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10 Design Guidelines for Developing Interactive Learning Web Pages

Work in a Team for design and development

Use team members to cover multiple areas of expertise:

  • Subject matter experts
  • Instructional designers
  • Programmers
  • HTML specialists
  • Graphic designers
  • Interaction designers
  • User testers
  • Someone knowedgeable in copyright and fair-use restrictions

Start Project planning with learning goals

Think about what you want the learner to walk away with. For example:

  • Understanding a concept
  • Being able to follow a procedure
  • Provide an analysis or critique
  • Develop a deeper understanding or appreciation
  • See another viewpoint

Consider that learning may be indirect, taking place in order to perform some other task

Develop a Pedagogical strategy

Plan the uses of text, media, and interactivitity and assessments to support your learning goals

Combine presentations "telling or showing" the learner, with opportunities for them to practice or apply what they've learned

Use activities appropriate for the learner level that build on one another, allowing the learner to progress

Motivate & engage the learner

Provide realistic contexts for learning activities, in which learner participates. For example:

  • scenarios
  • practices
  • case studies
  • problem-solving

Provide opportunities for learners to have options and make choices

Provide practices and questions for which there is not just one right answer

Use the web appropriately as a content medium

For example

  • use linear presentation to work through an example
  • use branching to explore possibilities and reactions
  • use multiple communication types to reinforce message (words and pictures, animation and voiceover)

Use audio, video appropriately, when voice, and/or movement contributes to experience, enhance authenticity

Avoid gratuitous use of media or letting the technology drive the learning experience

Give users a degree of control and manipulation -- let them click, manipulate, try new things, navigate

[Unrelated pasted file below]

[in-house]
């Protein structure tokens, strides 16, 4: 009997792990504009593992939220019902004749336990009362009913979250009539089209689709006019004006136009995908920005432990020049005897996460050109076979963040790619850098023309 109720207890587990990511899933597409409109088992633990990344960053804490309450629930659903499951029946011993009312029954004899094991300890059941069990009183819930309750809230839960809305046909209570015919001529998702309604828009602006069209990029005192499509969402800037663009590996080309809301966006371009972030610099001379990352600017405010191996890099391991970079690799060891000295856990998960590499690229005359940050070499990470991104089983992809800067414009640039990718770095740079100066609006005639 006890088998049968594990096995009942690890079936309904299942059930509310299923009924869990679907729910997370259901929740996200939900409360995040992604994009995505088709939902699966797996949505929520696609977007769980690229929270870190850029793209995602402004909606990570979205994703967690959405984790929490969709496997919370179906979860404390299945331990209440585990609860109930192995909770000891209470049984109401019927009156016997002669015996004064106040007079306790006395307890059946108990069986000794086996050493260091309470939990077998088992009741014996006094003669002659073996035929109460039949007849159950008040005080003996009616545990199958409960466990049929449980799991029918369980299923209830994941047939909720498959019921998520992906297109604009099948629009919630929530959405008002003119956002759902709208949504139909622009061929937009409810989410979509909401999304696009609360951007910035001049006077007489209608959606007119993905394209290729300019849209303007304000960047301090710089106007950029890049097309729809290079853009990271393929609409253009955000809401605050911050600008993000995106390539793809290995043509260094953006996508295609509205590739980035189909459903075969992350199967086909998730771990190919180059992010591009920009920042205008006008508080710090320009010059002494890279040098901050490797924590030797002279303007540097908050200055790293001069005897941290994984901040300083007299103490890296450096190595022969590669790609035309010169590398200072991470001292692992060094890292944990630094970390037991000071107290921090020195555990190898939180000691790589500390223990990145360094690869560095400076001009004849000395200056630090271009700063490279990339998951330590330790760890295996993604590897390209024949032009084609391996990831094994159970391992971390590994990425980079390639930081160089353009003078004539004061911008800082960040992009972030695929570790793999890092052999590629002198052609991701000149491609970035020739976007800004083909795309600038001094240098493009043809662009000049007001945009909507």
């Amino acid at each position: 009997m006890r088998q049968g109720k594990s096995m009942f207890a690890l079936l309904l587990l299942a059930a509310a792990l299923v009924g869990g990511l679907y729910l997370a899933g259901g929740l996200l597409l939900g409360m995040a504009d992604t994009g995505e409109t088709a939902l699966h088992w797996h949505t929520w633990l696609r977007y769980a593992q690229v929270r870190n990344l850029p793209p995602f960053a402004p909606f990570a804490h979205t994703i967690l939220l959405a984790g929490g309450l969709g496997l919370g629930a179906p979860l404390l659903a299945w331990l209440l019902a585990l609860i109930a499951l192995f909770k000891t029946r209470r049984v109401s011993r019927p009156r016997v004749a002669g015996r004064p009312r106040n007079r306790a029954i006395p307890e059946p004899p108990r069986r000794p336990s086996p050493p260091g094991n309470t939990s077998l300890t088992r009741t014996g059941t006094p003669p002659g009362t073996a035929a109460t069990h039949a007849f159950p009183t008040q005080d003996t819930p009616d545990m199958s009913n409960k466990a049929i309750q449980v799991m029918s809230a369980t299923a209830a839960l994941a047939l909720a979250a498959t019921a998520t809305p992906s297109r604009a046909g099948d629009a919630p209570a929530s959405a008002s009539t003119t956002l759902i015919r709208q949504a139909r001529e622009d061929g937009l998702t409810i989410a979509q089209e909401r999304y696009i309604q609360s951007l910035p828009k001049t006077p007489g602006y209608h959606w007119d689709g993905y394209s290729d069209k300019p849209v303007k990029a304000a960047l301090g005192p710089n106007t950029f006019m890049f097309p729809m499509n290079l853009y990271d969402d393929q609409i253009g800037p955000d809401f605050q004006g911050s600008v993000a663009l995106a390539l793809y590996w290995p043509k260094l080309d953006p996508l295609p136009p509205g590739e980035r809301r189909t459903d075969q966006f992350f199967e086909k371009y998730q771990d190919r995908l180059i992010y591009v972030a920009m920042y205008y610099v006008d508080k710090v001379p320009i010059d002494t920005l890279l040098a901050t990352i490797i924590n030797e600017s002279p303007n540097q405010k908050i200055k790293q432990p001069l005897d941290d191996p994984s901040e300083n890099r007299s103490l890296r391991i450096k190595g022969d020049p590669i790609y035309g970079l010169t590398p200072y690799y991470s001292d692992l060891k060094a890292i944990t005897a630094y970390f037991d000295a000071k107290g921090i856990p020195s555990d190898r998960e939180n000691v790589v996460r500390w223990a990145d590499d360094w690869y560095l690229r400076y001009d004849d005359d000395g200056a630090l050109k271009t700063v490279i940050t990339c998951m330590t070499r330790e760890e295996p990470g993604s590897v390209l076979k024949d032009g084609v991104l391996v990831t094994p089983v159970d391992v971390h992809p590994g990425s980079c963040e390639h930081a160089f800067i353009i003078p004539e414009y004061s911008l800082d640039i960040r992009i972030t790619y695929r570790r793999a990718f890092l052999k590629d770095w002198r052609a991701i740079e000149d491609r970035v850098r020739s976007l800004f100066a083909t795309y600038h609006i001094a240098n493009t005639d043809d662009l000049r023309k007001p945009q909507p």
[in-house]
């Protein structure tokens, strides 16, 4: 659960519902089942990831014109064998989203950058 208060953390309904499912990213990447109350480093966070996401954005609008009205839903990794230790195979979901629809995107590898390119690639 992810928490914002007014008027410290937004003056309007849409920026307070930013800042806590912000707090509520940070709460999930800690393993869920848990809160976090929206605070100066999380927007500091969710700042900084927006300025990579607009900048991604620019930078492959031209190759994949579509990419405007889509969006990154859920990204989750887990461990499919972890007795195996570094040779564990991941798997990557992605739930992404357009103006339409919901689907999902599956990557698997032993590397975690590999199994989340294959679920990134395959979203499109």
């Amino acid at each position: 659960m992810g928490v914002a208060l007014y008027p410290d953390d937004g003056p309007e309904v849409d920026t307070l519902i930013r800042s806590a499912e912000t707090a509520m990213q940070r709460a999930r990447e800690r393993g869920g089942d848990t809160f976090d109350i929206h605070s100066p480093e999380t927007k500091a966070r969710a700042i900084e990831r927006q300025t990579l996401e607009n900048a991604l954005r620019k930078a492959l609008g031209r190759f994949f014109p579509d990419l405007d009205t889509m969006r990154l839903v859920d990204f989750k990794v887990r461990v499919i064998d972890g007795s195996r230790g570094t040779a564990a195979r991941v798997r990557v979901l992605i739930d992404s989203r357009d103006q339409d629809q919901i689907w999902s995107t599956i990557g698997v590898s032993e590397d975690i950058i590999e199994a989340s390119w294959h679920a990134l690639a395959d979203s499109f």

Consider alternate formats of media presentations for differences in learning styles and learner preferences

Take advantage of the web as a resource (and check links regularly for currency). For example:

  • field trips to online museums
  • web research tasks
  • comparisons and analyses of real-world examples

Provide an information framework and structure of lesson

Use a repeatable lesson structure and names for repeatable elements such as Units, Topics, Practices, Quizzes

Use text elements such as headings and subheadings, topic menus, advanced organizers, or outlines

Use graphic elements such as meaningful icons, colors and page layout to distinguish sections or direct attention

Let the user know where the lesson begins and ends and how to move through, (with elements like a description, welcome, a summary, checklist, clear navigation paths)

Even if an activity is purely exploratory, give guidance of what to look for and where to focus attention

Communicate expectations -- what should the learner know or be able to do as a result of the lesson?

Use an iterative design process throughout the project

Try out your design ideas in a low tech way and get feedback and reactions before investing in technical development

Use rapid prototype methods, such as paper and storyboards

Get feedback, make changes, get more feedback during the design and development process for overall course design and specific activity design

Provide support in the learning tasks

Provide temporary support for difficult tasks, helping a learner go beyond current capabilities. For example:

  • Break a complex task into subtasks
  • Simplify reality
  • Provide context-sensitive expert help, coaching, or worked examples

Present general, overarching supportive information first

Present specific procedural information at the point where it is needed

Provide meaningful feedback to the learner

Give learners meaningful feedback on the result of their action/choice

Encourage reflection, and evaluation of their thinking process, or problem-solving process

Give learners practice situations in which they can fail, get feedback, and try again

Write clearly and concisely

Avoid lengthy texts for onscreen reading

Write for readers who will scan the page rather than read word-for-word

Use natural-sounding, conversational language

Consider using storytelling and narrative techniques

Use the web appropriately as a technical delivery medium

Consider what technical capabilities your learners will have, such as operating system, age of computer, data connection speed.

Use web page elements that can be effectively delivered and supported within the available technical infrastructure.

Communicate technical requirements to learners at the outset of lesson

Have a technical support plan for the learners. Who will they contact for technical difficulties, and how?

Have "Plan B" for outages or for learners with special requirements